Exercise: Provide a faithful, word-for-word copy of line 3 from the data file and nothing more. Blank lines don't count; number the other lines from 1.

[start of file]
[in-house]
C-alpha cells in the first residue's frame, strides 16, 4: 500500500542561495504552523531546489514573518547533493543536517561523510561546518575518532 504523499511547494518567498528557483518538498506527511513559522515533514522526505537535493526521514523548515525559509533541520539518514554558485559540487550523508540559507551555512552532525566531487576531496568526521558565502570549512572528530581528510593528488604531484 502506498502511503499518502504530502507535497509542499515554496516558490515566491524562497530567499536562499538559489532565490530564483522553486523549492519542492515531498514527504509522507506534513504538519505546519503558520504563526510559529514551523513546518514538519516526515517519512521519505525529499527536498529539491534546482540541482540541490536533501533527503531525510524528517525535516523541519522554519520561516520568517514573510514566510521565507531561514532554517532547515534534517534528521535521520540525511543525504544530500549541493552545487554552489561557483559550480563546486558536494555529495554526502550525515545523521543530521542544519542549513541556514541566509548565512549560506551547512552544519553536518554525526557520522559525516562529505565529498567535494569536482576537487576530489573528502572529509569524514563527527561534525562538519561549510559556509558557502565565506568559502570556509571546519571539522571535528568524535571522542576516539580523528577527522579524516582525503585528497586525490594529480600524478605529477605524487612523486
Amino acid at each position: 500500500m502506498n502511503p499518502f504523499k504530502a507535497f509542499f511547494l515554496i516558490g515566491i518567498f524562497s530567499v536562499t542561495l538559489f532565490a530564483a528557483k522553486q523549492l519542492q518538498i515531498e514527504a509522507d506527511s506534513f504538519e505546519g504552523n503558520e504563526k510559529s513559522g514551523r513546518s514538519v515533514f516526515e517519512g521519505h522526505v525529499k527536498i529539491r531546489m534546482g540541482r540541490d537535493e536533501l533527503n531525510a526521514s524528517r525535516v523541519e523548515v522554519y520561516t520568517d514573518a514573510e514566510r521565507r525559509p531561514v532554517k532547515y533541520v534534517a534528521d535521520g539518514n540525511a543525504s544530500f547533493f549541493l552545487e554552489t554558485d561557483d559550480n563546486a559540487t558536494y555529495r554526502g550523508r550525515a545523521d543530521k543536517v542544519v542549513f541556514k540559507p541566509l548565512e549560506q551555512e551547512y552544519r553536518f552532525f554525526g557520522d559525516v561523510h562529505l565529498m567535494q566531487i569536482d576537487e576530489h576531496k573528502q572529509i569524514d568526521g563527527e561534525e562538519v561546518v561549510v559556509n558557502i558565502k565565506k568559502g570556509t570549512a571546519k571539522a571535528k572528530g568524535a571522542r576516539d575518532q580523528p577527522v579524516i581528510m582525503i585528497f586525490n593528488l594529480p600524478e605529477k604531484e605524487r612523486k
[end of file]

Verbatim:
Amino acid at each position: 500500500m502506498n502511503p499518502f504523499k504530502a507535497f509542499f511547494l515554496i516558490g515566491i518567498f524562497s530567499v536562499t542561495l538559489f532565490a530564483a528557483k522553486q523549492l519542492q518538498i515531498e514527504a509522507d506527511s506534513f504538519e505546519g504552523n503558520e504563526k510559529s513559522g514551523r513546518s514538519v515533514f516526515e517519512g521519505h522526505v525529499k527536498i529539491r531546489m534546482g540541482r540541490d537535493e536533501l533527503n531525510a526521514s524528517r525535516v523541519e523548515v522554519y520561516t520568517d514573518a514573510e514566510r521565507r525559509p531561514v532554517k532547515y533541520v534534517a534528521d535521520g539518514n540525511a543525504s544530500f547533493f549541493l552545487e554552489t554558485d561557483d559550480n563546486a559540487t558536494y555529495r554526502g550523508r550525515a545523521d543530521k543536517v542544519v542549513f541556514k540559507p541566509l548565512e549560506q551555512e551547512y552544519r553536518f552532525f554525526g557520522d559525516v561523510h562529505l565529498m567535494q566531487i569536482d576537487e576530489h576531496k573528502q572529509i569524514d568526521g563527527e561534525e562538519v561546518v561549510v559556509n558557502i558565502k565565506k568559502g570556509t570549512a571546519k571539522a571535528k572528530g568524535a571522542r576516539d575518532q580523528p577527522v579524516i581528510m582525503i585528497f586525490n593528488l594529480p600524478e605529477k604531484e605524487r612523486k